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INTERNATIONAL DEVELOPMENT

Departmental Environmental Policies

Dr. Tonge: To ask the Secretary of State for International Development what is the current energy consumption of her Department; what targets have been set to reduce this level; and what plans there are for including energy efficiency performance figures in her Department's annual report. [50089]

Clare Short: The latest year for which figures are available is 1996-97. The total cost of delivered energy was £212,925. In kwh equivalent terms, this amounted to 5.648 million kwh of North Sea oil, 2.963 million kwh purchased from the relevant electricity utility, and 8,020 litres of gas oil. The Department is following the targets set centrally of aiming to reduce energy consumption in 2000 by 20 per cent. from the 1990-91 outturn. Our energy performance is included in the central returns on energy efficiency on the Government estate maintained by the Department of the Environment, Transport and the Regions.

Dr. Tonge: To ask the Secretary of State for International Development what percentage of her Department's waste is recycled; and what targets there are for increasing this figure. [50090]

Clare Short: The only form of waste on which we keep figures is paper sent for recycling. In 1997-98, we recycled 31 tonnes. This figure has been broadly the

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same for the past three years. We have no explicit targets. However, the Department monitors paper usage and encourages its recycling.

EDUCATION AND EMPLOYMENT

Training

Mr. Nicholas Winterton: To ask the Secretary of State for Education and Employment what assessment he has made of the effects that the introduction of three-year public spending limits will have on the establishment of a funding regime for work-based youth training which enables TECs to enter into longer term contracts with training providers. [49951]

Dr. Howells: We have not yet had the opportunity to assess the effects of the three-year public spending limits on the way Government contracts with TECs. However, we will be considering this issue fully as part of the review of the role of TECs and their funding arrangements which is currently under way.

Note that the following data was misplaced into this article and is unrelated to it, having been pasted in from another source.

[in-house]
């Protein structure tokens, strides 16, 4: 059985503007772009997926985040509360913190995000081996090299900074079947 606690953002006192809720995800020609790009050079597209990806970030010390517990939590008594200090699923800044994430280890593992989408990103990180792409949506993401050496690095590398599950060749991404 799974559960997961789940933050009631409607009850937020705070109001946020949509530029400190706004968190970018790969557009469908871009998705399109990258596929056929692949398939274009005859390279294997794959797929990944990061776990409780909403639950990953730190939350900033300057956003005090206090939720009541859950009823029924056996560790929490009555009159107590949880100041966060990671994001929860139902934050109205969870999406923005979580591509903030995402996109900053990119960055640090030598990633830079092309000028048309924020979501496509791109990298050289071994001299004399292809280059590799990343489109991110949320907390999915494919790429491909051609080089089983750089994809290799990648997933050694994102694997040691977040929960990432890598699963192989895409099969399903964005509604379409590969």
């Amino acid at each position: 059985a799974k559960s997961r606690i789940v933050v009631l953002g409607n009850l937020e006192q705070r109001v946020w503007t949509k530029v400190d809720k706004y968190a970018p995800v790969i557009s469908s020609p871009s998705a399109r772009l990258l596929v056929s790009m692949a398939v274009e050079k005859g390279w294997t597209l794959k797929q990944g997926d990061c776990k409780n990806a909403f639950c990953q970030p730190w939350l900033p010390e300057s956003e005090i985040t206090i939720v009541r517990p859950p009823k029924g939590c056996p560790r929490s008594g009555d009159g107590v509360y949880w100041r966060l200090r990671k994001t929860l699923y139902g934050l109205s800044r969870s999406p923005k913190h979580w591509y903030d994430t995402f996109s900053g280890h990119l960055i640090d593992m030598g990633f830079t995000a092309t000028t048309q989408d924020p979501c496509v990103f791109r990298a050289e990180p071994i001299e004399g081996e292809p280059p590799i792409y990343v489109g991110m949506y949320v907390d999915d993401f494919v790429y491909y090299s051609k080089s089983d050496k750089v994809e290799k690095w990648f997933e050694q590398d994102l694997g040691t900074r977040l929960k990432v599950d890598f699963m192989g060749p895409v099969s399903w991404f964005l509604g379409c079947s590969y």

Mr. Cotter: To ask the Secretary of State for Education and Employment what percentage of national TEC expenditure has been allocated to (a) youth training and (b) training for the long-term unemployed. [47040]

Dr. Howells: In 1998-99, the DfEE's planned expenditure on programmes contracted with TECs in England is £1.287 billion of which 56 per cent. (£723m) is for work based training for young people and 25 per cent. (£324m) is for work based training for adults.

Youth Services

Dr. Cable: To ask the Secretary of State for Education and Employment what plans he has to establish a clearer statutory base for local authority youth services in order to safeguard levels of these services. [50575]

Dr. Howells: The Green Paper The Learning Age reaffirmed the Government's commitment to placing the youth service on a stronger statutory footing. A consultation paper will be issued later this year which will consider the role of the youth service, in relation to wider services for young people.

New Deal

Mr. Green: To ask the Secretary of State for Education and Employment what percentage of those called to initial interviews under the New Deal have not attended; and what the percentage was in each travel-to-work area. [47091]

Mr. Andrew Smith [holding answer 24 June 1998]: During May 1998 the number of 18-24 year olds who have ceased to claim JSA before attending their initial interview is 6 per cent. nationally. This will include young people who have found work or decided to claim another benefit.

Mr. Green: To ask the Secretary of State for Education and Employment what analysis he has undertaken of the 18-24 year olds on the New Deal programme who are not accounted for when they finish the Gateway. [49429]

Mr. Andrew Smith [holding answer 7 July 1998]: The Jobseekers Act 1995 lays no obligation on people to report what they are doing once they have signed off state

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benefits. I asked the Employment Service to undertake follow up of the young people who have left the New Deal Gateway for unknown destinations. The outcomes of this follow-up have been published in the Department's press notices of 27 May and 25 June. I have also asked for the very thorough evaluation survey of participants that will take place later to obtain detailed evidence about what happens to this group. So far, of New Deal entrants, only 4 per cent. have left and cannot be accounted for. In the first nine months of Project Work pilots, a quarter of entrants had left for unknown destinations.